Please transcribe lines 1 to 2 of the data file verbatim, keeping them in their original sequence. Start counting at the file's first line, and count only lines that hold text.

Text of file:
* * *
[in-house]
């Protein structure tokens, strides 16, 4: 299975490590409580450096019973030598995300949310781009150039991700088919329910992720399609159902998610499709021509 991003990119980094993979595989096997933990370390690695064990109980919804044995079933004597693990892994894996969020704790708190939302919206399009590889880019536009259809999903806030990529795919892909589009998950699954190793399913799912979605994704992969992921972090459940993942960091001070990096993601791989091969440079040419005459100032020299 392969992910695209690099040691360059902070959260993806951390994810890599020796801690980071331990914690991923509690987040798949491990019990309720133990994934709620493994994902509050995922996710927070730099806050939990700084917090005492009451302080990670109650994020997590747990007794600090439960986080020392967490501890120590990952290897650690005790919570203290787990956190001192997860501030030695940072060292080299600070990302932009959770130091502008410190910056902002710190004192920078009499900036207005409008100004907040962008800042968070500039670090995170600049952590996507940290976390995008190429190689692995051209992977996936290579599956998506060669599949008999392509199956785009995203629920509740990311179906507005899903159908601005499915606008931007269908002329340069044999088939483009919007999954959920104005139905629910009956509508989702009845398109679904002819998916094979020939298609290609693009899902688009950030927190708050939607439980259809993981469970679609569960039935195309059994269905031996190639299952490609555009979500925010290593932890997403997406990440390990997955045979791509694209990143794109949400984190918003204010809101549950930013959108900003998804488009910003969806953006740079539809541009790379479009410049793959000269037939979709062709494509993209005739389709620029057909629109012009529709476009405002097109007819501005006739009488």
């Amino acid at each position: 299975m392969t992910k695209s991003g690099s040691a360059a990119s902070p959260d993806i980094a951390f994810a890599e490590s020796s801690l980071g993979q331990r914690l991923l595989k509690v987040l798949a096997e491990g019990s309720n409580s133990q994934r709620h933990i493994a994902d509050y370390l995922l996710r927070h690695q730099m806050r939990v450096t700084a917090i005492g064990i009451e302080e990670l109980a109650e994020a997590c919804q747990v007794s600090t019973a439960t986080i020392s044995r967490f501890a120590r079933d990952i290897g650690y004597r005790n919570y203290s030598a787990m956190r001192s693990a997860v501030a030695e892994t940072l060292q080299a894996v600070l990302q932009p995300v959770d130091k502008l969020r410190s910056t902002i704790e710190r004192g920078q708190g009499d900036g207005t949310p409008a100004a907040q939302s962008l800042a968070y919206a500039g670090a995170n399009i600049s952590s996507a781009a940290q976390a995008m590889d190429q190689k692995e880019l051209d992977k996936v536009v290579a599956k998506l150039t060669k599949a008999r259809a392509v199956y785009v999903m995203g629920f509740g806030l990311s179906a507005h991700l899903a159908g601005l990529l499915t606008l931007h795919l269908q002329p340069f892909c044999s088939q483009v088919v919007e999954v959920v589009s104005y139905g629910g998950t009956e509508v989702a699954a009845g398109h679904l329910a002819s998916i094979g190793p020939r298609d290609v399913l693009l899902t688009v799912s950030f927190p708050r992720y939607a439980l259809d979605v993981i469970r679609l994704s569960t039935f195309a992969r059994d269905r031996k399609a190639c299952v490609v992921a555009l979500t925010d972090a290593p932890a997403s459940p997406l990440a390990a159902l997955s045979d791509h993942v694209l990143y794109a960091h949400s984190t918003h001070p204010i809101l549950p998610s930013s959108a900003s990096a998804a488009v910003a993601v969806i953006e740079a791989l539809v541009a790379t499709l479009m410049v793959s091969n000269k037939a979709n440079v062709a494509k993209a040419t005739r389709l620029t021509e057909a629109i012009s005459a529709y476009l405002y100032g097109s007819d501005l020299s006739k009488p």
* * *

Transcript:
[in-house]
């Protein structure tokens, strides 16, 4: 299975490590409580450096019973030598995300949310781009150039991700088919329910992720399609159902998610499709021509 991003990119980094993979595989096997933990370390690695064990109980919804044995079933004597693990892994894996969020704790708190939302919206399009590889880019536009259809999903806030990529795919892909589009998950699954190793399913799912979605994704992969992921972090459940993942960091001070990096993601791989091969440079040419005459100032020299 392969992910695209690099040691360059902070959260993806951390994810890599020796801690980071331990914690991923509690987040798949491990019990309720133990994934709620493994994902509050995922996710927070730099806050939990700084917090005492009451302080990670109650994020997590747990007794600090439960986080020392967490501890120590990952290897650690005790919570203290787990956190001192997860501030030695940072060292080299600070990302932009959770130091502008410190910056902002710190004192920078009499900036207005409008100004907040962008800042968070500039670090995170600049952590996507940290976390995008190429190689692995051209992977996936290579599956998506060669599949008999392509199956785009995203629920509740990311179906507005899903159908601005499915606008931007269908002329340069044999088939483009919007999954959920104005139905629910009956509508989702009845398109679904002819998916094979020939298609290609693009899902688009950030927190708050939607439980259809993981469970679609569960039935195309059994269905031996190639299952490609555009979500925010290593932890997403997406990440390990997955045979791509694209990143794109949400984190918003204010809101549950930013959108900003998804488009910003969806953006740079539809541009790379479009410049793959000269037939979709062709494509993209005739389709620029057909629109012009529709476009405002097109007819501005006739009488």